Everything You Need To Know About Vitamin D

Commonly known as ‘the sunshine vitamin’, vitamin D is unlike any other type of vitamin.

Produced by the body in response to your skin being exposed to sunlight, vitamin D refers to a group of fat-soluble secosteroid-hormones which help regulate your intestinal ability to absorb calcium, magnesium and phosphate.

In turn, these nutrients help keep your bones, teeth and muscles healthy, steering clear of any associated vitamin D deficiencies like rickets or osteoporosis.


Where do you find Vitamin D?

As we’ve mentioned already, vitamin D is commonly associated with sunlight. This is because, when the sun hits our skin, our bodies are able to create the vitamin ourselves and utilise its various protective benefits.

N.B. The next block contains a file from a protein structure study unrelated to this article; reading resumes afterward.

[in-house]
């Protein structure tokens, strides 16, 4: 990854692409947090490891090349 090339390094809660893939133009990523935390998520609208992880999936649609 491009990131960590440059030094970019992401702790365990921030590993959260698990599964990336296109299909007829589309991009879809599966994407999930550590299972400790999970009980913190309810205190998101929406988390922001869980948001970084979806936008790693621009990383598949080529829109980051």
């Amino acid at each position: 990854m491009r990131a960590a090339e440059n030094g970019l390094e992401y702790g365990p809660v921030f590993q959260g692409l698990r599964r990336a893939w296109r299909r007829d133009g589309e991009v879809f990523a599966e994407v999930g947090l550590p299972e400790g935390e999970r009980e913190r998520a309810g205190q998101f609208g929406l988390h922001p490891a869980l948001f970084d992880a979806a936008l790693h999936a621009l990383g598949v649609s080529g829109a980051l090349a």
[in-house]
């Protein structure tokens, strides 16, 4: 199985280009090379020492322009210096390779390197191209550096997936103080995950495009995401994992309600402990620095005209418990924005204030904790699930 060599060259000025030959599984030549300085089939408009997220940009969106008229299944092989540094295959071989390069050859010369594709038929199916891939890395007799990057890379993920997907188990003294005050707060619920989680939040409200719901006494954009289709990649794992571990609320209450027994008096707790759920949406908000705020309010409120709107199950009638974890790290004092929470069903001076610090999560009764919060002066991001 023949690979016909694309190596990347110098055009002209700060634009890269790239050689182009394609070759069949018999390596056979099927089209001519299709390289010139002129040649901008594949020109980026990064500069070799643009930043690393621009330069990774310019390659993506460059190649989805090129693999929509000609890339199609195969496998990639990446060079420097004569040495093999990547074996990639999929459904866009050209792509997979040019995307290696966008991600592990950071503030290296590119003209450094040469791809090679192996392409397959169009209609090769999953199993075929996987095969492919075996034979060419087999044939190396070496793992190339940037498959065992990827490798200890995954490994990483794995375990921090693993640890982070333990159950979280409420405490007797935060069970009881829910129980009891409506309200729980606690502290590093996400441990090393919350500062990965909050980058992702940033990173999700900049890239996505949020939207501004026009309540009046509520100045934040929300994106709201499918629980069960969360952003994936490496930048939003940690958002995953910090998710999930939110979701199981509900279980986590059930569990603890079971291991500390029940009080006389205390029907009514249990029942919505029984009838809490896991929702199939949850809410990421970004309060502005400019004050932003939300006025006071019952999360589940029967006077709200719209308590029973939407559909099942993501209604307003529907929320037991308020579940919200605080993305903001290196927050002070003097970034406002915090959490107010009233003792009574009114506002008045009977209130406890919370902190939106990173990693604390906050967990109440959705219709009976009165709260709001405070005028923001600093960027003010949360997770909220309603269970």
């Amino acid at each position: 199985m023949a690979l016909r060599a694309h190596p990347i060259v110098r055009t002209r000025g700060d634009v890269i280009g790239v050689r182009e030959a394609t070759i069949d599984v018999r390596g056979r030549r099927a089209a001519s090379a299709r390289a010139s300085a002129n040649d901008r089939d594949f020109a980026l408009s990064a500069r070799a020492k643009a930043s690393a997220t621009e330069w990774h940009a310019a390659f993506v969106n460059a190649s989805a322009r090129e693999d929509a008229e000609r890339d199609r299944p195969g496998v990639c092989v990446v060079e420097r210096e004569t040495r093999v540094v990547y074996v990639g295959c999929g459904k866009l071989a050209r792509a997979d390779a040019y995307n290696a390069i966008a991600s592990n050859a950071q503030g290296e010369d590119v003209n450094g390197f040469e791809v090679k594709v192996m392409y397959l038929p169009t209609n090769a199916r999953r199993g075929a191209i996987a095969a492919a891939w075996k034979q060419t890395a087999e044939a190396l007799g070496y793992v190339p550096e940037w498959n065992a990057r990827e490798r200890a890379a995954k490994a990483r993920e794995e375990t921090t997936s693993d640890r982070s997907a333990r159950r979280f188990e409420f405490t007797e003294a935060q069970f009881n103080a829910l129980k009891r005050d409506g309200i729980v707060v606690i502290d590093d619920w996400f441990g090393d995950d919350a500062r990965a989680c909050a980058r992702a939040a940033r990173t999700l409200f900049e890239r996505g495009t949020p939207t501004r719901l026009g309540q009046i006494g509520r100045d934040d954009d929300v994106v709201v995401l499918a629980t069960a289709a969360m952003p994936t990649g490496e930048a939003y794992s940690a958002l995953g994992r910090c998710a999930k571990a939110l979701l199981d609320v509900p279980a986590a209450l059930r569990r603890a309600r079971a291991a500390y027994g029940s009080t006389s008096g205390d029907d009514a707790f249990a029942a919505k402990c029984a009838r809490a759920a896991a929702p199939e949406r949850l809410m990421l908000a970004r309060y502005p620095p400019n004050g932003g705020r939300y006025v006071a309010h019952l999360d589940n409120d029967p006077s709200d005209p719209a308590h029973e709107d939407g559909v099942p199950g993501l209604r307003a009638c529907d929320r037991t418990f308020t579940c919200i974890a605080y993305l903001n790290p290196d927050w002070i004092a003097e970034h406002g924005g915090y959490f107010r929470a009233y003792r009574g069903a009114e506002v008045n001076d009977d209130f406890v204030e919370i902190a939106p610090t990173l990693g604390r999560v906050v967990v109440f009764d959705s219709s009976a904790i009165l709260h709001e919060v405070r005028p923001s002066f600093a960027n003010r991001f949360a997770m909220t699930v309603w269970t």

However, since sunlight isn’t always available – especially between October and early March – many of us do not get enough vitamin D in this way and, instead, have to rely on other means of getting it.

In the summer months, we should all be able to get enough vitamin D through sunlight alone but, during the winter months, there is an increased need for us to change our diets in order to see the effects.

Listed below are some of the best sources of vitamin D in food:

  • Egg Yolks
  • Oily Fish (i.e. salmon, sardines, herring, mackerel)
  • Liver
  • Fat Spreads
  • Breakfast Cereals
  • Red Meat

As well as these food products, many people will typically use a dietary supplement – either a pill or one of our patches – to ensure they are getting enough vitamin D per day.

Talking of which…

How much Vitamin D do you need?